Have you ever needed to test a subscription in SCOM using the email channel, but don't access to a SMTP server and/or don't want the emails being sent out to the subscriber? I’ve run into this when testing out subscription criteria to ensure I've made the right selections. Since my SCOM development environment runs on Hyper-V and doesn't have access to the Internet my only option is to install an SMTP server, right? Not necessarily, a much easier solution is Papercut.
Papercut is a free simplified SMTP server. Here’s how to use it.
1. First, download the Papercut zip file from Codeplex.
2. Then, unzip the download to a location on your SCOM server. Quick tip, this will be your Root Management Server in SCOM 2007.
3. Inside the unzipped folder you'll see 3 files. Launch Papercut.exe and click options.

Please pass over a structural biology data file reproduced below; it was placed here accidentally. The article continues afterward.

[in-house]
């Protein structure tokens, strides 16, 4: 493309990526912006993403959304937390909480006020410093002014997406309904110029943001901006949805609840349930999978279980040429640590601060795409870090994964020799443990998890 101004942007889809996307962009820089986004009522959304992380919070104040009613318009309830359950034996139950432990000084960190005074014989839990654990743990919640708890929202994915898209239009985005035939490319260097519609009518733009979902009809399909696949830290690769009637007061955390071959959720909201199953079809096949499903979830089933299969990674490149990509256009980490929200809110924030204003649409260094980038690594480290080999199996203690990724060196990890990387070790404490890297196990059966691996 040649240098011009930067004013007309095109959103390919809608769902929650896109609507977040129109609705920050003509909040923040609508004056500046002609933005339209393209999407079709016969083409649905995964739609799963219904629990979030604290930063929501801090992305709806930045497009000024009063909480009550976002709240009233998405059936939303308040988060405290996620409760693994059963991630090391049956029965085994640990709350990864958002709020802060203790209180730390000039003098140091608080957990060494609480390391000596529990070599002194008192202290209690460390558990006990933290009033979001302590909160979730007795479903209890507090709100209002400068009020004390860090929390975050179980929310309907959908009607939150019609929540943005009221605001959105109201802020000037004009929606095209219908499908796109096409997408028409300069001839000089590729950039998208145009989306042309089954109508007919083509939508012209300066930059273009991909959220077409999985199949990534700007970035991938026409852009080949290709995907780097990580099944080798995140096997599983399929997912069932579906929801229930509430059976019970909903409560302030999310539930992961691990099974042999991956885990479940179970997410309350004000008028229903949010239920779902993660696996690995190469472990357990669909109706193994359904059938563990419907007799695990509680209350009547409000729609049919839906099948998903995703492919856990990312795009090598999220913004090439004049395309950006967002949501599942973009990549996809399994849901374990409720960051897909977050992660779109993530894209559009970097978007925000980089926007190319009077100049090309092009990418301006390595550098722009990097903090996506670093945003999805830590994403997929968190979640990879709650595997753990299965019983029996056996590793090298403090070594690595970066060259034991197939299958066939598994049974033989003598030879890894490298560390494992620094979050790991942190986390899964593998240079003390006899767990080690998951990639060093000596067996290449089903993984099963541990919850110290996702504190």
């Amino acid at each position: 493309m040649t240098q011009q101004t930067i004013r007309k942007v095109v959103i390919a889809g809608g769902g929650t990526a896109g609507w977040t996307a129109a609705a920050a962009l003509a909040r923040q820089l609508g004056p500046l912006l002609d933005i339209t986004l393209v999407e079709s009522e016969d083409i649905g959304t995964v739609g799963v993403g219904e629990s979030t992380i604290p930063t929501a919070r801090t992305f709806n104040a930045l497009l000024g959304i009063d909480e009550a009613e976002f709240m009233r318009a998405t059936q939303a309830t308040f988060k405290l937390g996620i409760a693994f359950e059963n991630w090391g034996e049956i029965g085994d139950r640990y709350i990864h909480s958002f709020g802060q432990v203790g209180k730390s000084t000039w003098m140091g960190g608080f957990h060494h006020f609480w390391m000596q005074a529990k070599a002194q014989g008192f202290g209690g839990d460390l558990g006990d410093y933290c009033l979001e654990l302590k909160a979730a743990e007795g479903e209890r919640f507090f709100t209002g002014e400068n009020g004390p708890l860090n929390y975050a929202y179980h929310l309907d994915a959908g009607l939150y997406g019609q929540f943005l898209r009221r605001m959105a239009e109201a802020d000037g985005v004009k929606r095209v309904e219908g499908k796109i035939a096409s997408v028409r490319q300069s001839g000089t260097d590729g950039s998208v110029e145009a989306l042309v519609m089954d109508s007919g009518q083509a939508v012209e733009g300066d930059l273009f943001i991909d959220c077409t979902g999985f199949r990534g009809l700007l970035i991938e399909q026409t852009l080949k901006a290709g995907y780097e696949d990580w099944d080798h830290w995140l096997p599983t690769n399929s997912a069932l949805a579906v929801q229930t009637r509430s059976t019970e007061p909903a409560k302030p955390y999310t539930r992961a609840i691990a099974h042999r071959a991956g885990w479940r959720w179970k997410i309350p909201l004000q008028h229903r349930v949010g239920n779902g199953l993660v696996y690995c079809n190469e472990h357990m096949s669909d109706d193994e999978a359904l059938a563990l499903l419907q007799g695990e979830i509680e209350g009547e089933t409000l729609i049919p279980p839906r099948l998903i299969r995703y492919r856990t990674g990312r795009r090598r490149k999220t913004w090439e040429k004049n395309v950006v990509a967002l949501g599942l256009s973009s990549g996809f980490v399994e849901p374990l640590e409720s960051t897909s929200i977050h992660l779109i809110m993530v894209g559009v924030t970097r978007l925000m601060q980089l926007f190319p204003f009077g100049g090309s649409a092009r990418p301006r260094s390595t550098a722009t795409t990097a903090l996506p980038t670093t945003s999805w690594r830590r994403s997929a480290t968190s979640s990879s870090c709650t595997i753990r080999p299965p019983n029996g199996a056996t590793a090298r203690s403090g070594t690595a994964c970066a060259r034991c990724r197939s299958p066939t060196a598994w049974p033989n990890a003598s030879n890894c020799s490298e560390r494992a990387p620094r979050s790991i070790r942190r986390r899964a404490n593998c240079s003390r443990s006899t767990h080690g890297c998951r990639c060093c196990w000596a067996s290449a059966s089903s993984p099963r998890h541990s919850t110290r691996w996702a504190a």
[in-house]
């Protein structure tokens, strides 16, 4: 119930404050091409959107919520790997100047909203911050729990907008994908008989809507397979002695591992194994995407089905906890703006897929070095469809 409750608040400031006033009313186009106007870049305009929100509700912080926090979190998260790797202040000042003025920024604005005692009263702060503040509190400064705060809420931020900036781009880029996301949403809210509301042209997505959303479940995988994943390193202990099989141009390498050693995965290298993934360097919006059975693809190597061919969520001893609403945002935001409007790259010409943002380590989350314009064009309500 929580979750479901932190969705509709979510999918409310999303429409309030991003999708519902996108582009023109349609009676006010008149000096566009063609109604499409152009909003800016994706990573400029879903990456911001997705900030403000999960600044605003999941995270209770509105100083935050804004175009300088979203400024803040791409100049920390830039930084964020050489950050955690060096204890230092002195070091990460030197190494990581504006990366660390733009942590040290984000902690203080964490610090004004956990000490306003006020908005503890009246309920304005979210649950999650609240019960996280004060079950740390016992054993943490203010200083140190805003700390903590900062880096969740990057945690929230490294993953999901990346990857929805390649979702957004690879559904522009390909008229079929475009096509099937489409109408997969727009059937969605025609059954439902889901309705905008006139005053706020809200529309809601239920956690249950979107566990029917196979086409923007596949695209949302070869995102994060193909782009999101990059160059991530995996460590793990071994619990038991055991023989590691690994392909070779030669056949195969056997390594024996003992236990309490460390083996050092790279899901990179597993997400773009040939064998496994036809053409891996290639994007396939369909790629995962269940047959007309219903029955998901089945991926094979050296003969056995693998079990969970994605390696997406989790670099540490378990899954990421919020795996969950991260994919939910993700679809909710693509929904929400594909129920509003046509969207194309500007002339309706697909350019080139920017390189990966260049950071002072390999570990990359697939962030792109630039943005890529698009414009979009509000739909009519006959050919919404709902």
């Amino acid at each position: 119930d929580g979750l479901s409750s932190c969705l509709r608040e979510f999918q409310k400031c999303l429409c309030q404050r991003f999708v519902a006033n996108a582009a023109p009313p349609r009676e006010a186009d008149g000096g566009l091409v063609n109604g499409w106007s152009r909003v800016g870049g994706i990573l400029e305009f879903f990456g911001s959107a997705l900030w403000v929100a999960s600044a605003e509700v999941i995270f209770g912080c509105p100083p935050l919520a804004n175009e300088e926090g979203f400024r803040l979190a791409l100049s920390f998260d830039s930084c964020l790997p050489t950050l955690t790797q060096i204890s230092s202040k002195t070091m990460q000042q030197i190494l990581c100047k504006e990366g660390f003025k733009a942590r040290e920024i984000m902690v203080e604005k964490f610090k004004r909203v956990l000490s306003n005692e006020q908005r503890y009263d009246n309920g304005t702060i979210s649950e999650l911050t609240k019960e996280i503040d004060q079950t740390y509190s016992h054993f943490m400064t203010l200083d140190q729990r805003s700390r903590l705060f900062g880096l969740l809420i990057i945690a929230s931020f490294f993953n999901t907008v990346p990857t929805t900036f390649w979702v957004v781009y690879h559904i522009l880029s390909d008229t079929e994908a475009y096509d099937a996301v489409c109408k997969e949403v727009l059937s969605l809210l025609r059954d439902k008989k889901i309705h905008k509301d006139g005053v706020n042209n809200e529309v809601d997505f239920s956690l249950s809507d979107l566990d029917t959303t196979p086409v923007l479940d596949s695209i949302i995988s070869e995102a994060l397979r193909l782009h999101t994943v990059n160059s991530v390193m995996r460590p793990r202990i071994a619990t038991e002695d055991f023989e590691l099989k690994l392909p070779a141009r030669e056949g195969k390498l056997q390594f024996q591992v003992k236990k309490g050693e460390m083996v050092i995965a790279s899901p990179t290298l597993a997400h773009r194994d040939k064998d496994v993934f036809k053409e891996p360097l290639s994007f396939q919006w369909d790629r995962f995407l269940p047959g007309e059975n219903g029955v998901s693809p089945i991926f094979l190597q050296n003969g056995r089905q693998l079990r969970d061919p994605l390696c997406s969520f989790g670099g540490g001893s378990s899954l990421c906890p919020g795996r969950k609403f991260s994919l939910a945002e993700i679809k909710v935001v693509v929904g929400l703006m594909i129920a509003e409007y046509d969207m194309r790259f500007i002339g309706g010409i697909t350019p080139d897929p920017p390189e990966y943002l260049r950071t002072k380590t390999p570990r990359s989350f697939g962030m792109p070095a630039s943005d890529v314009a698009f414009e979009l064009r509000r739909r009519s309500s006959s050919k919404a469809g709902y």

4. In the options dialog, you can select the IP and Port that you want the SMTP server to listen on. I'll leave it on "Any", so that it will listen for SMTP traffic on the designated port for any of the IP's in the list. Check "Minimize automatically" if you want the application to always minimize when launched.
5. In SCOM you need to setup an SMTP channel. Launch the SCOM console and navigate to the Administration pane, then Notification -> Channels. Right-click channels, then click New--> E-Mail (SMTP).
6. Enter a channel name and description.
7. Click Add and enter "localhost". Set the port number to whatever port you chose when you setup Papercut and click OK.
8. Enter a return address and click Next.
9. Setup your format as you like and click Finish.
10. All that's left is setting up a subscription that uses the new channel you just created. After that you can generate an alert in SCOM that matches your subscription criteria and it will appear in the Papercut window. Here's an example.
Another cool features is that Papercut retains all of the emails as .eml files in the folder that Papercut.exe runs from. So there you go, a very simple way to test SCOM subscriptions using the SMTP channel without all the work of setting up your own SMTP server.